The service is over, the last eulogy read, the last organ notes fading away. All the cucumber horseradish sandwiches have been eaten or dumped into a potted plant, and the last tearful guest has been hugged and sent off.
You’re left standing there holding a surprisingly heavy receptacle, all that’s left of dear old Grandad or Susie or your husband of 37 years. Now what do you do? What’s next?
Grandad, Susie or hubby had chosen to be cremated upon their passing. All well and good, the problem being now what to do with the cremains, as we respectfully refer to the container filled with the ashes. Where to put it? Where does it belong? It’s not exactly the sort of thing everyone has sitting around the living room or the family room.
You’re holding a beautifully decorated urn or vase or cloisonne box covered with silver and gilt, a real treasure chest. It probably cost as much as an ebony casket with handles of gold. Suddenly it looks to you like just one more thing that will need a whole lot of dusting. The more ornate, the more dusting. You hate dusting.
Maybe a centerpiece for the dining room table? No, no one could possibly enjoy a meal with Grandad, Susie or hubby looking on. If you had a fireplace, the mantle would be perfect; unfortunately, your fireplace is a modernistic cone from the 1970s with nowhere to set a thing.
A friend of mine kept the cremains of her first husband, her second husband, her second husband’s first wife and her beloved Labradoodle, SNOOKUMS, all on the top shelf of the closet in her guest bedroom, having no idea where else to put them. Fine, as long as her guests didn’t get too nosy about all those jars full of sand stuck up there. At least the jars never needed much dusting, hidden as they were.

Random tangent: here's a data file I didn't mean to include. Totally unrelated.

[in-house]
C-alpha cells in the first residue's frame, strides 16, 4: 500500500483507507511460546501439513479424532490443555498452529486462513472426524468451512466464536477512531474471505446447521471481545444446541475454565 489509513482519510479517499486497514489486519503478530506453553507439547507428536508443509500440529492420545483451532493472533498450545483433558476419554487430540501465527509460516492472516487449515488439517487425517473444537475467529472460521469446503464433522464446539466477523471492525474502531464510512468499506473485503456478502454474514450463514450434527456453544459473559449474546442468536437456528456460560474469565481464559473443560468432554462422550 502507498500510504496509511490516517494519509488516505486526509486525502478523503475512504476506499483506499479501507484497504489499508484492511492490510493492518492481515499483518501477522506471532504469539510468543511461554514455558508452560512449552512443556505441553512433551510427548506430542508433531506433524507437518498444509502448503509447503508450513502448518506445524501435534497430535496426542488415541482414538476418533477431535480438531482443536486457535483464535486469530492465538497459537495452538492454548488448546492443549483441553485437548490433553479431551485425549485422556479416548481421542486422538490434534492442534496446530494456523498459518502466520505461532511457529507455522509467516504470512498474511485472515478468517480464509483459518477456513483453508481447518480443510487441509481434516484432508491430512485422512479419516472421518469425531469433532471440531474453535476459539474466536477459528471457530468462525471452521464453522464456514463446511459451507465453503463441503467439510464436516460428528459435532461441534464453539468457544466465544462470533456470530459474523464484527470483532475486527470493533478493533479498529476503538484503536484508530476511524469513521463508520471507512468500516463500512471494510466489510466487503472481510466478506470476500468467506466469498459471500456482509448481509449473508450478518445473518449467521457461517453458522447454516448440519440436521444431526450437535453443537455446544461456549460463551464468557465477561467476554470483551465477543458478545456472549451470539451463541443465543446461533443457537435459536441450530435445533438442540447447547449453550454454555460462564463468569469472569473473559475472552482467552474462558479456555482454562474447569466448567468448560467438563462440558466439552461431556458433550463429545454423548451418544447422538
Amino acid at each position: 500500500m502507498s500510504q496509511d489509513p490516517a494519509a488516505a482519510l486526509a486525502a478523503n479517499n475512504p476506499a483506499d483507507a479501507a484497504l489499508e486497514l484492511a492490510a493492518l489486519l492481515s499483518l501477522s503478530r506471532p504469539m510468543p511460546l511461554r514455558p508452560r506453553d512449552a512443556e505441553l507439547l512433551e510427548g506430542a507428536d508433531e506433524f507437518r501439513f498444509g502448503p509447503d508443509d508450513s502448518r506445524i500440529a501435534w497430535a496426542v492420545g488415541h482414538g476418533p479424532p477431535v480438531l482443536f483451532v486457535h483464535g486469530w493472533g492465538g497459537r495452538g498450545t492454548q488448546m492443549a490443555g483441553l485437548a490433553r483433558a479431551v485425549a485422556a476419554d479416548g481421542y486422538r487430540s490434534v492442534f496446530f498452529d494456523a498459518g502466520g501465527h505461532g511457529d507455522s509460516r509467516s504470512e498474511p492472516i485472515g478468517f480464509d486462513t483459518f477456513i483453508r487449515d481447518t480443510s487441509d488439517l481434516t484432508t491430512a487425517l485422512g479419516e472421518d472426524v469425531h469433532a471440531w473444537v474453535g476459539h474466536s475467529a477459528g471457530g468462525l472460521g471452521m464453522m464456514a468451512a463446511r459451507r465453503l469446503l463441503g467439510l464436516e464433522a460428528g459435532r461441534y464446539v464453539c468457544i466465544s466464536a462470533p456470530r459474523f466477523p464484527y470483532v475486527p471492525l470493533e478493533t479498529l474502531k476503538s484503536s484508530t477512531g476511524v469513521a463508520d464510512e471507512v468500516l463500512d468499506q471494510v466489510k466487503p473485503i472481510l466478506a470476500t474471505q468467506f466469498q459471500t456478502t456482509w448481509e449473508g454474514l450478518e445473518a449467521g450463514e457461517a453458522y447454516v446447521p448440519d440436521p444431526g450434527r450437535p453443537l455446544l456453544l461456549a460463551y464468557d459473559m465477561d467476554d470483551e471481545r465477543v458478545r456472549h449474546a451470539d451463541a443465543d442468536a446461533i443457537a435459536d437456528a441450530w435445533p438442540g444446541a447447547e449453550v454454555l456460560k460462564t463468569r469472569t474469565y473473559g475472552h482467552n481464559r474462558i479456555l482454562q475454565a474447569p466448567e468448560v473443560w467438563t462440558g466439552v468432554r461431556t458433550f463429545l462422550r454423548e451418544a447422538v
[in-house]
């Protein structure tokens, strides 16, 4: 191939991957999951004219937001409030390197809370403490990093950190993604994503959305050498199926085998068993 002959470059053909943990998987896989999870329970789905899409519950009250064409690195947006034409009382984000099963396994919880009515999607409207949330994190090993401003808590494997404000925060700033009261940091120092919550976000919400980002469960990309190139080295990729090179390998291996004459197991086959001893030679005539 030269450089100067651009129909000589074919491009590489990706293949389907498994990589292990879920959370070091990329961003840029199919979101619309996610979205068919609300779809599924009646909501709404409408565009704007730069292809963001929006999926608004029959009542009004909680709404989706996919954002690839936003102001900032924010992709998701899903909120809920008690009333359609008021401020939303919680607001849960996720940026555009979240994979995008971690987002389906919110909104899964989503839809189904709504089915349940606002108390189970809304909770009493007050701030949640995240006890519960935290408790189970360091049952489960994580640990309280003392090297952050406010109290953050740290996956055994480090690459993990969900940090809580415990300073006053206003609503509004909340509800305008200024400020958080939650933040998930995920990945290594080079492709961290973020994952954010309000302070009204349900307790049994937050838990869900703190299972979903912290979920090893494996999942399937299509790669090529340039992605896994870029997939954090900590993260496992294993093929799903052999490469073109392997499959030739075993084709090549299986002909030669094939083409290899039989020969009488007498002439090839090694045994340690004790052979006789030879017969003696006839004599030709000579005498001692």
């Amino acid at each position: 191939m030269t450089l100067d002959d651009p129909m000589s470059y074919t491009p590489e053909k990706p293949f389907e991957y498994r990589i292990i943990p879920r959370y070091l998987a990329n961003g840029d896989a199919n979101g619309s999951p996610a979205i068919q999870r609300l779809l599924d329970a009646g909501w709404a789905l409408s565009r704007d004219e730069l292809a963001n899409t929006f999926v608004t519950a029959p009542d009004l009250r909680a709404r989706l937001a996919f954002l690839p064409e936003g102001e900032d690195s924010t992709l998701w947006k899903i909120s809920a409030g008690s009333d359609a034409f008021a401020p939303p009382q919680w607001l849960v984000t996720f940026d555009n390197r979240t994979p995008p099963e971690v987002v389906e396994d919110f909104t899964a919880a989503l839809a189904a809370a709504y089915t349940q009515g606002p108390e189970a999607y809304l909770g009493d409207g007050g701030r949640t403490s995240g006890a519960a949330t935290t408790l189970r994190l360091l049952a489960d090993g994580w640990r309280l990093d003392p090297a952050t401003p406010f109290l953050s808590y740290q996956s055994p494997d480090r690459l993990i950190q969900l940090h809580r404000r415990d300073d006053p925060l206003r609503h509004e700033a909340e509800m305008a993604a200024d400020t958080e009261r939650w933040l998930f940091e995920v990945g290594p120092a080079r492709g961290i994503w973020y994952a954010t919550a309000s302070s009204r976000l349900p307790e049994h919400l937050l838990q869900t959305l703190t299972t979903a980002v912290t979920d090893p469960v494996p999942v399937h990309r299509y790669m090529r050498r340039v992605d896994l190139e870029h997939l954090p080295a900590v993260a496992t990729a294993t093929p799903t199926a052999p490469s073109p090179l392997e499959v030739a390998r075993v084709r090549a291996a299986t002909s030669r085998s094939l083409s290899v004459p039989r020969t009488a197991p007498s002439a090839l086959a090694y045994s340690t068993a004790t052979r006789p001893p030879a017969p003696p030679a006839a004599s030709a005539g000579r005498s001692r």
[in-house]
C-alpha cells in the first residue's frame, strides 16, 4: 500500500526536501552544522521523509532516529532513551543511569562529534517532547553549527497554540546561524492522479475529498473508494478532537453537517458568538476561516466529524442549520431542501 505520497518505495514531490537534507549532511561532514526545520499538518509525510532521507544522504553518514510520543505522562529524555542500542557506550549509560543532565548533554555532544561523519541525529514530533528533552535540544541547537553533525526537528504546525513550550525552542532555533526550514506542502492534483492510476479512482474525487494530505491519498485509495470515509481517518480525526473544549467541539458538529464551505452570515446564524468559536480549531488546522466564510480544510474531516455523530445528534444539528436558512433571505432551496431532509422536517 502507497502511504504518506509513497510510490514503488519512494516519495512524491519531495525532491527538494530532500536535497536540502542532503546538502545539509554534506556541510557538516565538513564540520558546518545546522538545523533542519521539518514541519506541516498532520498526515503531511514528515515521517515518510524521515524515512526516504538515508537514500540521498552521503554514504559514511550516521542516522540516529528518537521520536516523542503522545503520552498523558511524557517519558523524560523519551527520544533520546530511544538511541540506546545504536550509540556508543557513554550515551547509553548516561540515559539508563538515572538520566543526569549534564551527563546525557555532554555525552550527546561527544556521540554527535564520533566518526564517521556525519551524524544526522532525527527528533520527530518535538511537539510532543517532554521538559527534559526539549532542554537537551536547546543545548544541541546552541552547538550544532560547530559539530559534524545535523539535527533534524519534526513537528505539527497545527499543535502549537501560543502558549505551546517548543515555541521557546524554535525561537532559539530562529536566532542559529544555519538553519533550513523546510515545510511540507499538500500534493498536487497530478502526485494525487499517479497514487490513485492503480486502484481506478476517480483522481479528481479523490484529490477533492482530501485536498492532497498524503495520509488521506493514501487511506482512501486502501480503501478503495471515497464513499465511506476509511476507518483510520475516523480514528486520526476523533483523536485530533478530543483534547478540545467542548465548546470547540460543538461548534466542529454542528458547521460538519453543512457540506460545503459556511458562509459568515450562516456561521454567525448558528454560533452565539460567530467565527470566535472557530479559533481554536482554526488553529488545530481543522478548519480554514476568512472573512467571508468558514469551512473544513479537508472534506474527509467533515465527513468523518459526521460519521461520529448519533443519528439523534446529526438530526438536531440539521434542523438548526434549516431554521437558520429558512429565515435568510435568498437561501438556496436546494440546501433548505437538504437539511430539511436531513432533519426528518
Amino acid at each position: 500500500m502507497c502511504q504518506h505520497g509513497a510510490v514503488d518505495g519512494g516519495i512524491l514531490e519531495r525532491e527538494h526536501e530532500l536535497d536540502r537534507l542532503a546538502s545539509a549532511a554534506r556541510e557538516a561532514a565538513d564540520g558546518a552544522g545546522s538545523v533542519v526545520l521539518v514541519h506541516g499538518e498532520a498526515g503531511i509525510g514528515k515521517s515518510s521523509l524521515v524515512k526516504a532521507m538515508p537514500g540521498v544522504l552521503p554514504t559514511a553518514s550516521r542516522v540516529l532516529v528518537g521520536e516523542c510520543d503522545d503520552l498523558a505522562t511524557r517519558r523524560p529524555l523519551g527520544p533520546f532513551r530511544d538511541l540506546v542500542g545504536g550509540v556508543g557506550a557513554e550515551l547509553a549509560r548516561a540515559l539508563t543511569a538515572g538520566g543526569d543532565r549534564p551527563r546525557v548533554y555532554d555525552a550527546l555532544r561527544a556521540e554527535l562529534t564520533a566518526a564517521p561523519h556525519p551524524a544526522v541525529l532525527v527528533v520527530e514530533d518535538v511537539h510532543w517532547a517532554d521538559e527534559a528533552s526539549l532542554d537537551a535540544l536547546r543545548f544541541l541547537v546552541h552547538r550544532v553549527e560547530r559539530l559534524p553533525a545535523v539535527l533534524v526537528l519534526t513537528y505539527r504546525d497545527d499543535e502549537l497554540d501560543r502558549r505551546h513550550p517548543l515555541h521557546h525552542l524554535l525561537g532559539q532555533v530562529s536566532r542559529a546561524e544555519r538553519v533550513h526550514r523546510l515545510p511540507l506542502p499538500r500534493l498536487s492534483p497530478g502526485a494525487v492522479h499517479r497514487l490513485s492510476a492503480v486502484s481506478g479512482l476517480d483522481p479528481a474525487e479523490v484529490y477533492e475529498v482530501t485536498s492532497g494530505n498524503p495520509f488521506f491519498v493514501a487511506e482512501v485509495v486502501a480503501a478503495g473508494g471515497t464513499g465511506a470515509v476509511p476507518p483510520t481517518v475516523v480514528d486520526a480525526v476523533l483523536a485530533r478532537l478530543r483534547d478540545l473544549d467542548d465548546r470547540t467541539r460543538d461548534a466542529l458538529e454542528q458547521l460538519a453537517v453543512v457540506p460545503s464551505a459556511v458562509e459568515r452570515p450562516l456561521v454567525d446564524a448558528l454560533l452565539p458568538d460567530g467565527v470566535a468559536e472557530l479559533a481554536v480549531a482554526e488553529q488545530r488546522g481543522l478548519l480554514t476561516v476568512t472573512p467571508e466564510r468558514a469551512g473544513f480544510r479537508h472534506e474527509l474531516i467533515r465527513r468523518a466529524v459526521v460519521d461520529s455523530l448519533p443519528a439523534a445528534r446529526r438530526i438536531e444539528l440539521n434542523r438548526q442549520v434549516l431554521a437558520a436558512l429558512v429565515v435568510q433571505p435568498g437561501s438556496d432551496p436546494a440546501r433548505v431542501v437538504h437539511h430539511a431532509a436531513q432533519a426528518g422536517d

Me, I wouldn’t want to spend eternity on a shelf in a dark closet. Put me out on the coffee table where I can keep an eye on any of my replacements who might be trying to move in. I’d like to be in a lovely alabaster jar, tightly sealed, of course. I don’t want any celery sticks or potato chips dipping in, stirring me up. I’m afraid the taste would be a bit gritty. Another drawback, I’d need to be dusted several times a week or so. Or on the other hand, that might be a good job for the would-be replacements, the hussies.
Funeral urns and vases come in a large variety of imaginative shapes and materials nowadays. Some even cater to hobbies or interests the deceased has enjoyed. My brother and sister-in-law actually saw one shaped like a duck decoy. Gives new meaning to the expression “dead duck.”
Think of the possibilities; an elaborately enameled largemouth bass with silver scales for the fisherman. An oversized golf ball, flat on the bottom, of course, otherwise the grandchildren would be rolling it up and down the hallway, keeping Grandad even more rattled than he had been in his final years. Maybe an old fashioned Bakelite telephone. That could be quite a conversation piece if it was rigged to ring once in awhile. “Oh, that’s just my mom, reminding me to dust her oftener.”
A new custom seems to be developing in our culture, sharing the ashes among those of the bereaved who were especially close. A beautiful, loving thought indeed; however, I can think of several drawbacks, splitting prsonalities being one of them.
How could you divide Aunt Susie among all the doting nephews and nieces? A dab here and a dab there, but what if you ran out? You’d never get by with substituting Bisquick. And who would get the gold teeth?
I understand there are now pieces of jewelry such as necklaces and bangles with tasteful little containers that hold a tiny bit of the dear one’s ashes. Imagine walking around with a constant reminder of your nagging spouse hanging around your neck? It would certainly cut into any desire to ever have a good time again.
Or what if you put a teaspoonful of Uncle George’s ashes in an envelope and mailed it off across the country? The envelope splits and the next thing you know the F.B.I. has surrounded your house with drawn guns.
I’m afraid this is all much too complicated for me. I’ll go for a plain pine box in miniature for dear old whatsisname. I’ll set it right next to the refrigerator as a reminder that he ended up in the box because of his morbid obesity, a condition not to be taken lightly. If I remember, I’ll dust it off once in awhile as I’m reaching into the freezer for seconds on the “Chocolate Chunky Monkey.”
May he rest in peace, dusted or not.